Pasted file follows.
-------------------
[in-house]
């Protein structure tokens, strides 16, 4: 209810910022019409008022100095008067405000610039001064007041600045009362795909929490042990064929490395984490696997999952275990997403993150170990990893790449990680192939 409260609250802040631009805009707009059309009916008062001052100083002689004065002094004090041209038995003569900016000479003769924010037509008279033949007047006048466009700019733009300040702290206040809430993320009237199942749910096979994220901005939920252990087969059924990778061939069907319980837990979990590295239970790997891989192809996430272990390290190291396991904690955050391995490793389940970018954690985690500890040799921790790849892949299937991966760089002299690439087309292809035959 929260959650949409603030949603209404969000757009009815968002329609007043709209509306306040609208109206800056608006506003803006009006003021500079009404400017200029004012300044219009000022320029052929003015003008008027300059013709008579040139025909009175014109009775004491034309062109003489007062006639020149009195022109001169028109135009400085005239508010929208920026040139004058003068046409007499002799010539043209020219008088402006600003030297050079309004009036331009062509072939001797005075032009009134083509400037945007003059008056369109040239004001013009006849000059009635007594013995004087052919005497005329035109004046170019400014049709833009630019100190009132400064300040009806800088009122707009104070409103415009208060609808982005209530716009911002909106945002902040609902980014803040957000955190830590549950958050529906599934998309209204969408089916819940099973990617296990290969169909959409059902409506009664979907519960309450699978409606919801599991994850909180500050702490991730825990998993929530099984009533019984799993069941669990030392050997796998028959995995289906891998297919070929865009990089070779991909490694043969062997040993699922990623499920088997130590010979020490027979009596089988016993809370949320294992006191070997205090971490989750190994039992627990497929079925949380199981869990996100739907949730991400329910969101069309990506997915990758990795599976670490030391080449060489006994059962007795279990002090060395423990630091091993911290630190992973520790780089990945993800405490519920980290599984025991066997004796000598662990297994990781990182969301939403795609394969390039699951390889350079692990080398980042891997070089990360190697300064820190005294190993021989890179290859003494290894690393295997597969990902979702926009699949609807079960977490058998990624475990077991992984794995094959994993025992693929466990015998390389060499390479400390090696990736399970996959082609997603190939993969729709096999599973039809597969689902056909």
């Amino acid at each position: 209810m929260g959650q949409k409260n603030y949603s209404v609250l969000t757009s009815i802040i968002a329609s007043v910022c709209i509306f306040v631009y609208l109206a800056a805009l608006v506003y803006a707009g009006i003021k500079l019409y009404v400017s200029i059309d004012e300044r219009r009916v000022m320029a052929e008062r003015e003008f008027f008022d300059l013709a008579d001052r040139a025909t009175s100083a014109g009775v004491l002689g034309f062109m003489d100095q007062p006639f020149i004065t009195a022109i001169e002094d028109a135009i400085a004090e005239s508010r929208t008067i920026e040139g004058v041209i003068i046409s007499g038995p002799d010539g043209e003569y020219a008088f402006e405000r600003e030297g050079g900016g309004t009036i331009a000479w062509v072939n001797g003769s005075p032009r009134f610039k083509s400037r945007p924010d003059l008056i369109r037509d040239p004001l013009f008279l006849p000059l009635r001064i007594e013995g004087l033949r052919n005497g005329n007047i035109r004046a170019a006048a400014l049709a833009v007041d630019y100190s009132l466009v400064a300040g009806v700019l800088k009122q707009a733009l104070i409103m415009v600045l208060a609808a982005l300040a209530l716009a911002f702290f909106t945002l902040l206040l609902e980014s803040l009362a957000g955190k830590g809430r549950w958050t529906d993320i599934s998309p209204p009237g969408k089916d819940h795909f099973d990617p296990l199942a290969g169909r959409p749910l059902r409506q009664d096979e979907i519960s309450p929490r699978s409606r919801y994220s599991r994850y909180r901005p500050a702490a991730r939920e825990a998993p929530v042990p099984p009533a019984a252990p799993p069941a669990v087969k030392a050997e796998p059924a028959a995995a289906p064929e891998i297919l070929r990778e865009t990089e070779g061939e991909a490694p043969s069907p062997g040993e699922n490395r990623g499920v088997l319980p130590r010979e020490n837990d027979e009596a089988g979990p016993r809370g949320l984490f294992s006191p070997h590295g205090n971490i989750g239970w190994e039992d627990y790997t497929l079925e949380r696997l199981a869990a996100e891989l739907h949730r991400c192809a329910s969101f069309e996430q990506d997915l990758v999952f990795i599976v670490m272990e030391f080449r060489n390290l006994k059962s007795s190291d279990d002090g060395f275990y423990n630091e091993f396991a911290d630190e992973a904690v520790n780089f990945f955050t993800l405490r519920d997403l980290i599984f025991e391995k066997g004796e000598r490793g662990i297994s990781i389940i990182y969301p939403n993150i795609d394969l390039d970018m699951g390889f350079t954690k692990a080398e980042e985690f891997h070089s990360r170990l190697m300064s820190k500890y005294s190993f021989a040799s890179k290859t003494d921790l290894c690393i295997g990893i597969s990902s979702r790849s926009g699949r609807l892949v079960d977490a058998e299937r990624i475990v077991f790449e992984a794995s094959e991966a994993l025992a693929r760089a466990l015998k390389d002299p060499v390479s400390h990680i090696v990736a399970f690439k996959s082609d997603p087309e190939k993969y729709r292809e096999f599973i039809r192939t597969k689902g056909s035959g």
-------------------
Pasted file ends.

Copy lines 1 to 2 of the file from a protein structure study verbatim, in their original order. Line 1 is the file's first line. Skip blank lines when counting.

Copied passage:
[in-house]
């Protein structure tokens, strides 16, 4: 209810910022019409008022100095008067405000610039001064007041600045009362795909929490042990064929490395984490696997999952275990997403993150170990990893790449990680192939 409260609250802040631009805009707009059309009916008062001052100083002689004065002094004090041209038995003569900016000479003769924010037509008279033949007047006048466009700019733009300040702290206040809430993320009237199942749910096979994220901005939920252990087969059924990778061939069907319980837990979990590295239970790997891989192809996430272990390290190291396991904690955050391995490793389940970018954690985690500890040799921790790849892949299937991966760089002299690439087309292809035959 929260959650949409603030949603209404969000757009009815968002329609007043709209509306306040609208109206800056608006506003803006009006003021500079009404400017200029004012300044219009000022320029052929003015003008008027300059013709008579040139025909009175014109009775004491034309062109003489007062006639020149009195022109001169028109135009400085005239508010929208920026040139004058003068046409007499002799010539043209020219008088402006600003030297050079309004009036331009062509072939001797005075032009009134083509400037945007003059008056369109040239004001013009006849000059009635007594013995004087052919005497005329035109004046170019400014049709833009630019100190009132400064300040009806800088009122707009104070409103415009208060609808982005209530716009911002909106945002902040609902980014803040957000955190830590549950958050529906599934998309209204969408089916819940099973990617296990290969169909959409059902409506009664979907519960309450699978409606919801599991994850909180500050702490991730825990998993929530099984009533019984799993069941669990030392050997796998028959995995289906891998297919070929865009990089070779991909490694043969062997040993699922990623499920088997130590010979020490027979009596089988016993809370949320294992006191070997205090971490989750190994039992627990497929079925949380199981869990996100739907949730991400329910969101069309990506997915990758990795599976670490030391080449060489006994059962007795279990002090060395423990630091091993911290630190992973520790780089990945993800405490519920980290599984025991066997004796000598662990297994990781990182969301939403795609394969390039699951390889350079692990080398980042891997070089990360190697300064820190005294190993021989890179290859003494290894690393295997597969990902979702926009699949609807079960977490058998990624475990077991992984794995094959994993025992693929466990015998390389060499390479400390090696990736399970996959082609997603190939993969729709096999599973039809597969689902056909």